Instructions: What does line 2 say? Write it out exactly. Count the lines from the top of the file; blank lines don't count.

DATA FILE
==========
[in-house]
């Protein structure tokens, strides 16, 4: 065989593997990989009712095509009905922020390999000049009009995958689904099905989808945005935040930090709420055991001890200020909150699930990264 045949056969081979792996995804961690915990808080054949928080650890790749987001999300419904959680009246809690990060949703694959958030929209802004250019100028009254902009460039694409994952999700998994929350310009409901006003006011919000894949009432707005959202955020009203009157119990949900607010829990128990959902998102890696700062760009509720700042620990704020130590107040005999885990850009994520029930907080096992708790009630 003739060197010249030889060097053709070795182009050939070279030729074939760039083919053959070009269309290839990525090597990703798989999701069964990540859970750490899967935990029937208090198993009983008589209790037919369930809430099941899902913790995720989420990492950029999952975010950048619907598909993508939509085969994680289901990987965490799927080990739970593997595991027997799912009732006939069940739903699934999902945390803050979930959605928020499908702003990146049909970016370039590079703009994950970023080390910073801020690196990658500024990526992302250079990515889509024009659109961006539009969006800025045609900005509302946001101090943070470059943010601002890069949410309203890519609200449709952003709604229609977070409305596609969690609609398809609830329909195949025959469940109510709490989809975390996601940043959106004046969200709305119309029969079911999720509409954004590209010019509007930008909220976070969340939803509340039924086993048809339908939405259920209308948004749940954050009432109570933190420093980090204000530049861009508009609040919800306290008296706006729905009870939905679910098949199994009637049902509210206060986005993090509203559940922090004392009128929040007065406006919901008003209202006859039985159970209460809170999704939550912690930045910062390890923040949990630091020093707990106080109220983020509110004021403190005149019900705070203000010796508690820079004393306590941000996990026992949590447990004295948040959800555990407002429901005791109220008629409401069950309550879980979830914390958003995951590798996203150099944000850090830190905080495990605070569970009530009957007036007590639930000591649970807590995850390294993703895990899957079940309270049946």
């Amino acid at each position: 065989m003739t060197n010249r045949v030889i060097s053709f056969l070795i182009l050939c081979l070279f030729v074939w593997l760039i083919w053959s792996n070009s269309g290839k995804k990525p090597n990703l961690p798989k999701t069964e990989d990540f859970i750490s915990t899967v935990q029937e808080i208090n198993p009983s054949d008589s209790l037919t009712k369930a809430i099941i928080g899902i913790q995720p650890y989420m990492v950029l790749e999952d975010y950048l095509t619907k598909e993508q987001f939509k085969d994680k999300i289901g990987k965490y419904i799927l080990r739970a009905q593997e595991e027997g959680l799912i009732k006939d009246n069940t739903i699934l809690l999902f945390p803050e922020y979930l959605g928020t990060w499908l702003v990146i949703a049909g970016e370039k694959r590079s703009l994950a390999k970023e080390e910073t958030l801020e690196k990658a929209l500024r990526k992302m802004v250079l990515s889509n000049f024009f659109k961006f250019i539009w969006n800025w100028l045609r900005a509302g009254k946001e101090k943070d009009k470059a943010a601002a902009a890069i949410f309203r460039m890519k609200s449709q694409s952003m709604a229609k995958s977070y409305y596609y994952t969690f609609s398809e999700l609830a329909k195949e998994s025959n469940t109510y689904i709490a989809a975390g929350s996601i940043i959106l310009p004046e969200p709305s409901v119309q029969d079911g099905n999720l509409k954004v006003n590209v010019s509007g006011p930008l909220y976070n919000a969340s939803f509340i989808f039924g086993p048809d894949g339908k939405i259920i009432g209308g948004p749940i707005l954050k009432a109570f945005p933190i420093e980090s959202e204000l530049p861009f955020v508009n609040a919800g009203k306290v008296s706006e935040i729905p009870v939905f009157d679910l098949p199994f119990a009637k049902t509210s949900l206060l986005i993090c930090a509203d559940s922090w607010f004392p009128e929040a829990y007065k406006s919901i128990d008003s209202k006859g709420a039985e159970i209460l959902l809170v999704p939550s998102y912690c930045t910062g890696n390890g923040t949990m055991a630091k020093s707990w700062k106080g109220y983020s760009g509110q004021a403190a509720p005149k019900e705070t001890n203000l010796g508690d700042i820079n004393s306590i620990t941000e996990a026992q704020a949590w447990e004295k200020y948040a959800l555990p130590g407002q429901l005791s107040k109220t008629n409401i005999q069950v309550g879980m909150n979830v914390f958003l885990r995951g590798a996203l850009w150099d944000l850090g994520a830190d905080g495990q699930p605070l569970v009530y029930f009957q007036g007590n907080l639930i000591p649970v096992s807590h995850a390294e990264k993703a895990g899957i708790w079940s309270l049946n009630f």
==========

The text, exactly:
């Protein structure tokens, strides 16, 4: 065989593997990989009712095509009905922020390999000049009009995958689904099905989808945005935040930090709420055991001890200020909150699930990264 045949056969081979792996995804961690915990808080054949928080650890790749987001999300419904959680009246809690990060949703694959958030929209802004250019100028009254902009460039694409994952999700998994929350310009409901006003006011919000894949009432707005959202955020009203009157119990949900607010829990128990959902998102890696700062760009509720700042620990704020130590107040005999885990850009994520029930907080096992708790009630 003739060197010249030889060097053709070795182009050939070279030729074939760039083919053959070009269309290839990525090597990703798989999701069964990540859970750490899967935990029937208090198993009983008589209790037919369930809430099941899902913790995720989420990492950029999952975010950048619907598909993508939509085969994680289901990987965490799927080990739970593997595991027997799912009732006939069940739903699934999902945390803050979930959605928020499908702003990146049909970016370039590079703009994950970023080390910073801020690196990658500024990526992302250079990515889509024009659109961006539009969006800025045609900005509302946001101090943070470059943010601002890069949410309203890519609200449709952003709604229609977070409305596609969690609609398809609830329909195949025959469940109510709490989809975390996601940043959106004046969200709305119309029969079911999720509409954004590209010019509007930008909220976070969340939803509340039924086993048809339908939405259920209308948004749940954050009432109570933190420093980090204000530049861009508009609040919800306290008296706006729905009870939905679910098949199994009637049902509210206060986005993090509203559940922090004392009128929040007065406006919901008003209202006859039985159970209460809170999704939550912690930045910062390890923040949990630091020093707990106080109220983020509110004021403190005149019900705070203000010796508690820079004393306590941000996990026992949590447990004295948040959800555990407002429901005791109220008629409401069950309550879980979830914390958003995951590798996203150099944000850090830190905080495990605070569970009530009957007036007590639930000591649970807590995850390294993703895990899957079940309270049946």